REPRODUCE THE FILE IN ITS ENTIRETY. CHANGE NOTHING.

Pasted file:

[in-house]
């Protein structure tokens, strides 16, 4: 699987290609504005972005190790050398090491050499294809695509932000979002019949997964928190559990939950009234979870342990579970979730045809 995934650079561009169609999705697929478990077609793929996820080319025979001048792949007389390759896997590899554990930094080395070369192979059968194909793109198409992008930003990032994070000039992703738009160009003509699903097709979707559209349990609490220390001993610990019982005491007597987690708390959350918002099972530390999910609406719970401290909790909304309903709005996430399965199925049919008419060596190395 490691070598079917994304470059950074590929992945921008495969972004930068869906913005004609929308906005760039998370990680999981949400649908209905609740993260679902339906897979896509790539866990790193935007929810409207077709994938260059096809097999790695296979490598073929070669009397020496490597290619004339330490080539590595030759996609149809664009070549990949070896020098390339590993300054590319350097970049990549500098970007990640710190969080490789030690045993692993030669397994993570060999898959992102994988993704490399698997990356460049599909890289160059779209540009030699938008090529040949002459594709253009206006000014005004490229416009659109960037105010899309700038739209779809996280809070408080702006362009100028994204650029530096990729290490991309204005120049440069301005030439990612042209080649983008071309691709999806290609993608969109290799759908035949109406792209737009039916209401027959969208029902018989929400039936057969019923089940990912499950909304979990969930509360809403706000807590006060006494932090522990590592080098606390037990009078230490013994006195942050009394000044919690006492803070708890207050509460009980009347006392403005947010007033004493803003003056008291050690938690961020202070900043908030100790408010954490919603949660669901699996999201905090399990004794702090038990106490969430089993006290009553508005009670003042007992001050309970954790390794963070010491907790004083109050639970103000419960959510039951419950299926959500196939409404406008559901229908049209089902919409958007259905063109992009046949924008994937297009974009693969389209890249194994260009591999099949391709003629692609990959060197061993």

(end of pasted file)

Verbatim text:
[in-house]
């Protein structure tokens, strides 16, 4: 699987290609504005972005190790050398090491050499294809695509932000979002019949997964928190559990939950009234979870342990579970979730045809 995934650079561009169609999705697929478990077609793929996820080319025979001048792949007389390759896997590899554990930094080395070369192979059968194909793109198409992008930003990032994070000039992703738009160009003509699903097709979707559209349990609490220390001993610990019982005491007597987690708390959350918002099972530390999910609406719970401290909790909304309903709005996430399965199925049919008419060596190395 490691070598079917994304470059950074590929992945921008495969972004930068869906913005004609929308906005760039998370990680999981949400649908209905609740993260679902339906897979896509790539866990790193935007929810409207077709994938260059096809097999790695296979490598073929070669009397020496490597290619004339330490080539590595030759996609149809664009070549990949070896020098390339590993300054590319350097970049990549500098970007990640710190969080490789030690045993692993030669397994993570060999898959992102994988993704490399698997990356460049599909890289160059779209540009030699938008090529040949002459594709253009206006000014005004490229416009659109960037105010899309700038739209779809996280809070408080702006362009100028994204650029530096990729290490991309204005120049440069301005030439990612042209080649983008071309691709999806290609993608969109290799759908035949109406792209737009039916209401027959969208029902018989929400039936057969019923089940990912499950909304979990969930509360809403706000807590006060006494932090522990590592080098606390037990009078230490013994006195942050009394000044919690006492803070708890207050509460009980009347006392403005947010007033004493803003003056008291050690938690961020202070900043908030100790408010954490919603949660669901699996999201905090399990004794702090038990106490969430089993006290009553508005009670003042007992001050309970954790390794963070010491907790004083109050639970103000419960959510039951419950299926959500196939409404406008559901229908049209089902919409958007259905063109992009046949924008994937297009974009693969389209890249194994260009591999099949391709003629692609990959060197061993």